The outside view is simple enough. It relates to any focus on the structures of the organism; brain, spine, muscles, signs and symptoms, pathological processes, and even vertebral subluxation as a clinical and definable entity. The inside view includes the body’s natural ability to self-organize, self-heal, effectively adapt, and create its own parts. Traditional philosophy of chiropractic refers to this as innate intelligence.
This common ground within the chiropractic profession is a starting place for unity of definition. It is apart from scope of practice questions and definitions of primary care, which are at the heart of the current controversies in chiropractic accreditation standards.[3, 13]
Chiropractic is based not only on an outside view of the body but also on an inside view. This insider view is one defining characteristic of the profession. It sets chiropractic apart from other paradigms of health care.
We should always remember however, in order for chiropractic to rightly be defined as its own paradigm, it must have a defining set of practices, not just its own unique viewpoint. One argument in the profession suggests that the defining praxis is the chiropractic adjustment of the vertebral subluxation.[14, 15] To me, this makes the most sense as it is congruent with the characteristic insider view of the body and consistent with the most common practice of chiropractic, the adjustment.
What if we could all agree that the two most defining characteristics of the chiropractic profession were the two most common aspects to chiropractic worldwide; the insider view of biology and the chiropractic adjustment?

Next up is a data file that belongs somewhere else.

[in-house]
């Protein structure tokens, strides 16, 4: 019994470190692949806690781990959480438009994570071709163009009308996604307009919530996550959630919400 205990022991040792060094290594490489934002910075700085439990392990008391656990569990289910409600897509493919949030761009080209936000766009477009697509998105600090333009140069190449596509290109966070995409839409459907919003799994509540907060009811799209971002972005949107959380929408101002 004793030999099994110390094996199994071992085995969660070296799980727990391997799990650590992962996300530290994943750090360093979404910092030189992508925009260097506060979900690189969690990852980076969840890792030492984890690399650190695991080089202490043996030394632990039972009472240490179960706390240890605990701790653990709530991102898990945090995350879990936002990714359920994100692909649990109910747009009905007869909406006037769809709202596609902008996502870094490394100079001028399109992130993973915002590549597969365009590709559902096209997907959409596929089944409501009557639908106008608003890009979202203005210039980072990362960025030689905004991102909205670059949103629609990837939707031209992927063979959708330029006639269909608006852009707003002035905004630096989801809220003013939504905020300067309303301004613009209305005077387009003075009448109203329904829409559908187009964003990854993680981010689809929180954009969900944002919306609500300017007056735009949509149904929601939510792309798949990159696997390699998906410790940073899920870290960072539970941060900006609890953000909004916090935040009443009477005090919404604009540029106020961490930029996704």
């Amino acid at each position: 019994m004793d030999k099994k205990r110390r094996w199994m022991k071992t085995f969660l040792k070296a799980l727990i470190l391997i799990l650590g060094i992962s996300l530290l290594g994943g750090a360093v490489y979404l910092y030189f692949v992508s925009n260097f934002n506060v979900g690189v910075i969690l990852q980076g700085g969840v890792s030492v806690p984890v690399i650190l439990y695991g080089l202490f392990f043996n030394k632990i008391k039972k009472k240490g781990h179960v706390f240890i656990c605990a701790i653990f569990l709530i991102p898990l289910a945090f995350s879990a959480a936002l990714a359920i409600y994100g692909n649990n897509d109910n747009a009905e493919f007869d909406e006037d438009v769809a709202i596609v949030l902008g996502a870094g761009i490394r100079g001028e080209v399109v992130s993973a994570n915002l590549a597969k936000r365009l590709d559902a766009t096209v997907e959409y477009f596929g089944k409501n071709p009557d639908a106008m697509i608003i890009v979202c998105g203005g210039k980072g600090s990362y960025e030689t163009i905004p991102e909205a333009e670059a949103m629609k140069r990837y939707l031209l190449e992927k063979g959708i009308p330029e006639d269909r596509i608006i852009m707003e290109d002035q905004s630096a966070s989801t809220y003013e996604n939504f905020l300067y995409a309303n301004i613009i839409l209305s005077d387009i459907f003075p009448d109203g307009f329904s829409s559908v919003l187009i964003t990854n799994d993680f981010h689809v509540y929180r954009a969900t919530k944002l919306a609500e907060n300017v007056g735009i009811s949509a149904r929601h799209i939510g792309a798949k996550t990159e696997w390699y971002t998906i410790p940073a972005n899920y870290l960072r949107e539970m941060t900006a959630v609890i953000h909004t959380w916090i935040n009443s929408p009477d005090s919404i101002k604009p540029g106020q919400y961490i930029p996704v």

Of course state laws and educational standards will often include more than just the adjustment in terms of scope of practice. Chiropractors love to include other professions within their daily practices from nutrition to acupuncture to physical therapy. But the key to unity is to find where we have common ground. The insider view is the best place to start.
1. Painter, F. Is “Expanded Practice” our Pandora’s Box? September, 13, 2011.
2. Edwards, J. Drugs and Chiropractic: Exposing the red herring and the Trojan horse. Dynamic Chiropractic, 2011. 29(20).
3. Kent, C. The profession formerly known as chiropractic. Dynamic Chiropractic, 2011. 29(10).
4. Senzon, S. Chiropractic Honesty, in Chiropraction. August 27, 2012.
5. Senzon, S. Chiropractic Evolution, in Chiropraction. June 21, 2012.
6. Maturana, H. and F. Varela. Autopoiesis and cognition: The realization of the living. 1980, Dordrecth: D. Reidel Pub. CO.
7. Piaget, J. Biology and knowledge: an essay on the relations between organic regulations and cognitive processes. 1971, Chicago: University of Chicago Press.
8. Thompson, E. Mind in Life: Biology, Phenomenology, and the Sciences of Mind. 2007: Harvard University Press.
9. Wilber, K. The ways we are in this together: Intersubjectivity and interobjectivity. Ken Wilber Online, 2003.
10. Senzon, S. Constructing a philosophy of chiropractic: Integral Map. Online Continuing Education. 2011-present.
11. Senzon, S. Constructing a philosophy of chiropractic I: an Integral map of the territory. J Chiropr Human, 2010. 17(17): p. 6-21.
12. Palmer, B. The known man or an explanation of the “phenomenon of life”; Volume 19. 1936: Davenport, IA: Palmer College.
13. Edwards, J. Primary Care: Be careful what you wish for. Dynamic Chiropractic, 2012. 30(8).
14. Rutherford, L. The role of chiropractic. 1989, Eugene, OR: Health Education Pub. Corp.
15. Gelardi, T. The science of identifying professions as applied to chiropractic. J Chiropr Hum, 1996: p. 11-17.